profession to all schools in collaboration between
ministry of health and the associations of nurse in the
country.
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Title Influences on Students' Choice of Nursing Education in Singapore -An Exploratory Study
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Factors associated with students’ orientations to nursing This paper presents the results of a study focusing on the factors associated with orientations to nursing. Students’ orientations to nursing have not as yet been a focus of nursing research. In some other professions, however, professional orientation has been associated with learning motivation and study performance, and has been seen as a predictor of work satisfaction. In this study, students’ orientations to nursing were defined in terms of caring, nursing expertise and life orientation. The hypothesis of whether students’ pre-educational experiences of nursing, gender, choice of nursing specialty, problems with nursing studies and intention to stay in nursing were associated with different orientations was tested. The extent to which students were orientated to caring, nursing expertise and their own life was also examined. The orientation to nursing measurement tool, which has been developed on the basis of a qualitative study, was used to collect the data. Nurse teachers collected the data from nursing students (n=184) who were studying in three different nursing programmes in Finland. Non-parametric assessments (Mann–Whitney U-test and Kruskal–Wallis test) of the differences between the students’ orientations were carried out. A majority of the students were highly life-orientated, and two-thirds had average nursing expertise or caring orientation scores. The results supported the study hypothesis of an association between students’ orientations and their gender, choice of nursing speciality, problems with nursing studies and intention to stay in nursing. However, the hypothesis of an association between students’ pre-educational nursing experiences and orientation to nursing was not supported. The contradictions between students’ orientation to nursing and the philosophy of nursing underlying the study programme may be a source of motivational problems and dissatisfaction with nursing education. Therefore, nurse educators are challenged to discuss curriculum matters and student supervision in order to promote flexibility in planning personal study programmes.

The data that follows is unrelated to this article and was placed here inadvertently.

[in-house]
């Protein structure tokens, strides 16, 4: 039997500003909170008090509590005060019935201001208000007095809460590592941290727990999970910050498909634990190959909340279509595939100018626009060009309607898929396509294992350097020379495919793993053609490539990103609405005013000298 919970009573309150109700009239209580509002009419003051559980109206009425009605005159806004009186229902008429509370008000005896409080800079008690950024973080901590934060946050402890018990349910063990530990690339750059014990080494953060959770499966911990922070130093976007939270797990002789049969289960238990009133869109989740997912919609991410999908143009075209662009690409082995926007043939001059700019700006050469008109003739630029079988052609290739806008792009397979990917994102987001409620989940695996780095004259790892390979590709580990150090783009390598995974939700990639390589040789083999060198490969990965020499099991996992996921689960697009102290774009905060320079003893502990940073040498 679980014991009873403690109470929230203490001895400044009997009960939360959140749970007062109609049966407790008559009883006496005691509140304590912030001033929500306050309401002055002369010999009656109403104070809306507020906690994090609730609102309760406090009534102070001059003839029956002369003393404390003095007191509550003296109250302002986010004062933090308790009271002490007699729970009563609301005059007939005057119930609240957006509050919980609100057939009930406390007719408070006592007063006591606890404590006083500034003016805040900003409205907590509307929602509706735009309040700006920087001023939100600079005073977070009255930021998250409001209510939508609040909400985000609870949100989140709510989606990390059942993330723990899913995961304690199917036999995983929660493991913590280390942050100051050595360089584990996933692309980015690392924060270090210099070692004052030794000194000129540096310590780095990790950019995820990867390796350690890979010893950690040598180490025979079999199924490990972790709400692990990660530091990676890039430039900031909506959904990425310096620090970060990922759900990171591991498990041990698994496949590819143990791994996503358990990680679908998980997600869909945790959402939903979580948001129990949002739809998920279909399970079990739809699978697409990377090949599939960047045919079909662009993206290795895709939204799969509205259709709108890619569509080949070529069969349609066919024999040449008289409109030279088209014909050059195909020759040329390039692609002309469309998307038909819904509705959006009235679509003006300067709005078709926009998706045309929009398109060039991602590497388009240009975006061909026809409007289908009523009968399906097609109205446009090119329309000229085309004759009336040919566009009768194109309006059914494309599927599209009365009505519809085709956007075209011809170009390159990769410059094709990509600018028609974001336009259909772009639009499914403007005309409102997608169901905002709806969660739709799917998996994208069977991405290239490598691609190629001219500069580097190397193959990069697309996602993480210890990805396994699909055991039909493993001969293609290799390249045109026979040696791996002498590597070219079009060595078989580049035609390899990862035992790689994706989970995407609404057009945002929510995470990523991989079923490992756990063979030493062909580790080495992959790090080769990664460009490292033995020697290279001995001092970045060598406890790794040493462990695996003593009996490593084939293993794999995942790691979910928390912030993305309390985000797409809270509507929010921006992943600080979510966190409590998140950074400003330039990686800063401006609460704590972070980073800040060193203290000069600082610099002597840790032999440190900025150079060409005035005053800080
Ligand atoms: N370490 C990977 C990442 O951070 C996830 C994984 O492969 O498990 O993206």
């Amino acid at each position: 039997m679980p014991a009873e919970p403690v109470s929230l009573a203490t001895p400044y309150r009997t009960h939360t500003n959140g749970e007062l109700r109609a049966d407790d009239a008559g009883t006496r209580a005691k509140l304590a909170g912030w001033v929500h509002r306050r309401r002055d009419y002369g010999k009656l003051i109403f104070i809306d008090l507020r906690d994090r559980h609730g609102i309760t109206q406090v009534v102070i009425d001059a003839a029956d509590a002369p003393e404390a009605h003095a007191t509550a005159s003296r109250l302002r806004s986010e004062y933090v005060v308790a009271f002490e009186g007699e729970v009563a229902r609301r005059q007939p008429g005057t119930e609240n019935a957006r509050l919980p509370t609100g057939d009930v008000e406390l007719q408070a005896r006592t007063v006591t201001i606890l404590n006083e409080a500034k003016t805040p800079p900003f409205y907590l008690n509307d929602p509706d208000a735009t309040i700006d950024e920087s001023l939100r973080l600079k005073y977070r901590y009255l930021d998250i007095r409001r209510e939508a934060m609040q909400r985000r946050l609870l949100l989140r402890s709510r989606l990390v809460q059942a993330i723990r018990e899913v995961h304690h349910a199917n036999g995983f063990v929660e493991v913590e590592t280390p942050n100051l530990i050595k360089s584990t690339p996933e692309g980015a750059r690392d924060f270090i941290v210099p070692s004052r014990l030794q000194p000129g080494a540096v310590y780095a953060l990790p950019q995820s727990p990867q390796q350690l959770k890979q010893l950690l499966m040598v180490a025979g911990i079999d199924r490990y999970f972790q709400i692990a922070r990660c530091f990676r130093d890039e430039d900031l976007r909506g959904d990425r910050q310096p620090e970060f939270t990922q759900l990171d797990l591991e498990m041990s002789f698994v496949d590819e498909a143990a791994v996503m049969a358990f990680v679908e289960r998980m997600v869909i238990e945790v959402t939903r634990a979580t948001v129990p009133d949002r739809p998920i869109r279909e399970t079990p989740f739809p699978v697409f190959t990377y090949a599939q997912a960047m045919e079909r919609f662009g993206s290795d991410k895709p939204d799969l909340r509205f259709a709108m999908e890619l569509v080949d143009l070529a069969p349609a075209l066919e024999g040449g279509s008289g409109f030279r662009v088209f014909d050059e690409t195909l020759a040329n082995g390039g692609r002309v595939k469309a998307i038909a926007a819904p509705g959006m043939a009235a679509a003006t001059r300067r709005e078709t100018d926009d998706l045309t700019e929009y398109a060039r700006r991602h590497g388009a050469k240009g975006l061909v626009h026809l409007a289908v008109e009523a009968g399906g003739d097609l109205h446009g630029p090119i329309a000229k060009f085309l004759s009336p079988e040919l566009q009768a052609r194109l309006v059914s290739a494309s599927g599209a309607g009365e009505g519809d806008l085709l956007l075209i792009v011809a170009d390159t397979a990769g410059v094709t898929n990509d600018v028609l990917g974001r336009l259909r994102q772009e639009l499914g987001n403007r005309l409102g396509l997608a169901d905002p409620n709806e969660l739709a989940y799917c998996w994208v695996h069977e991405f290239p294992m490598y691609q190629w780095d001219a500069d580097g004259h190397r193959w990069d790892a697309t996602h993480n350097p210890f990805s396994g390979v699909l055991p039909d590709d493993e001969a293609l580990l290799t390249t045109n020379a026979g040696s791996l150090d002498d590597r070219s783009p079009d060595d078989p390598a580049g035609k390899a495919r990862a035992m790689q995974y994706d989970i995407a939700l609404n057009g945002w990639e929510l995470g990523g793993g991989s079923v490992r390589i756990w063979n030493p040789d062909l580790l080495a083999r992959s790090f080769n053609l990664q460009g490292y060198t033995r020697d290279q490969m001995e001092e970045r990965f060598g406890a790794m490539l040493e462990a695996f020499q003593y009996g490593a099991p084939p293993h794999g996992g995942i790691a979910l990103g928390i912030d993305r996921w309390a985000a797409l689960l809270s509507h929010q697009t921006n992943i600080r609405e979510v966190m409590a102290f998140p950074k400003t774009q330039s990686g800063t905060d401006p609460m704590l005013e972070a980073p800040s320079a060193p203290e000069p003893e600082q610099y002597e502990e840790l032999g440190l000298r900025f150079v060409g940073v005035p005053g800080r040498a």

Article